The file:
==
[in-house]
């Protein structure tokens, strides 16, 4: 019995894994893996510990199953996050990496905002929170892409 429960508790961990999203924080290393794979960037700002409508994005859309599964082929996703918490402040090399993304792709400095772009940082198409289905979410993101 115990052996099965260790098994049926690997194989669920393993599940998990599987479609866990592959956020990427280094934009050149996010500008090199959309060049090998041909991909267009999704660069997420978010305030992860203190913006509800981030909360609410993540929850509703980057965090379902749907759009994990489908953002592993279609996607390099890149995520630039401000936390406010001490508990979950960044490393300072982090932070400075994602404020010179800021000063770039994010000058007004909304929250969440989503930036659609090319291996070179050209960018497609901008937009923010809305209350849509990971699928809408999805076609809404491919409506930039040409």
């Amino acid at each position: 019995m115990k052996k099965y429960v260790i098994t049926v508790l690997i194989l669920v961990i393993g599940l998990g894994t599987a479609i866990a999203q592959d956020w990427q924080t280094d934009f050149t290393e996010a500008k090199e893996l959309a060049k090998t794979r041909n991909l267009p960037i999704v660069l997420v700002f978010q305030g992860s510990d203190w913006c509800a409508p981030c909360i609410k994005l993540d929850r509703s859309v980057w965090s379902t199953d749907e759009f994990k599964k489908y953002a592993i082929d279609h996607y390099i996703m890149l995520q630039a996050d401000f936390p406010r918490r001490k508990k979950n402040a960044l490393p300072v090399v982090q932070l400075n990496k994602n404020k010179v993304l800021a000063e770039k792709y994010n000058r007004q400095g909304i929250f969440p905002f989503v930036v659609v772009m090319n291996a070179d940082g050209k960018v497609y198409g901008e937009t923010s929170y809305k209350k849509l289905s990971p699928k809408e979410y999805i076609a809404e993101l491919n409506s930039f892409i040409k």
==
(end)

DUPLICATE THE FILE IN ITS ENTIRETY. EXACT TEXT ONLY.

[in-house]
């Protein structure tokens, strides 16, 4: 019995894994893996510990199953996050990496905002929170892409 429960508790961990999203924080290393794979960037700002409508994005859309599964082929996703918490402040090399993304792709400095772009940082198409289905979410993101 115990052996099965260790098994049926690997194989669920393993599940998990599987479609866990592959956020990427280094934009050149996010500008090199959309060049090998041909991909267009999704660069997420978010305030992860203190913006509800981030909360609410993540929850509703980057965090379902749907759009994990489908953002592993279609996607390099890149995520630039401000936390406010001490508990979950960044490393300072982090932070400075994602404020010179800021000063770039994010000058007004909304929250969440989503930036659609090319291996070179050209960018497609901008937009923010809305209350849509990971699928809408999805076609809404491919409506930039040409």
């Amino acid at each position: 019995m115990k052996k099965y429960v260790i098994t049926v508790l690997i194989l669920v961990i393993g599940l998990g894994t599987a479609i866990a999203q592959d956020w990427q924080t280094d934009f050149t290393e996010a500008k090199e893996l959309a060049k090998t794979r041909n991909l267009p960037i999704v660069l997420v700002f978010q305030g992860s510990d203190w913006c509800a409508p981030c909360i609410k994005l993540d929850r509703s859309v980057w965090s379902t199953d749907e759009f994990k599964k489908y953002a592993i082929d279609h996607y390099i996703m890149l995520q630039a996050d401000f936390p406010r918490r001490k508990k979950n402040a960044l490393p300072v090399v982090q932070l400075n990496k994602n404020k010179v993304l800021a000063e770039k792709y994010n000058r007004q400095g909304i929250f969440p905002f989503v930036v659609v772009m090319n291996a070179d940082g050209k960018v497609y198409g901008e937009t923010s929170y809305k209350k849509l289905s990971p699928k809408e979410y999805i076609a809404e993101l491919n409506s930039f892409i040409k």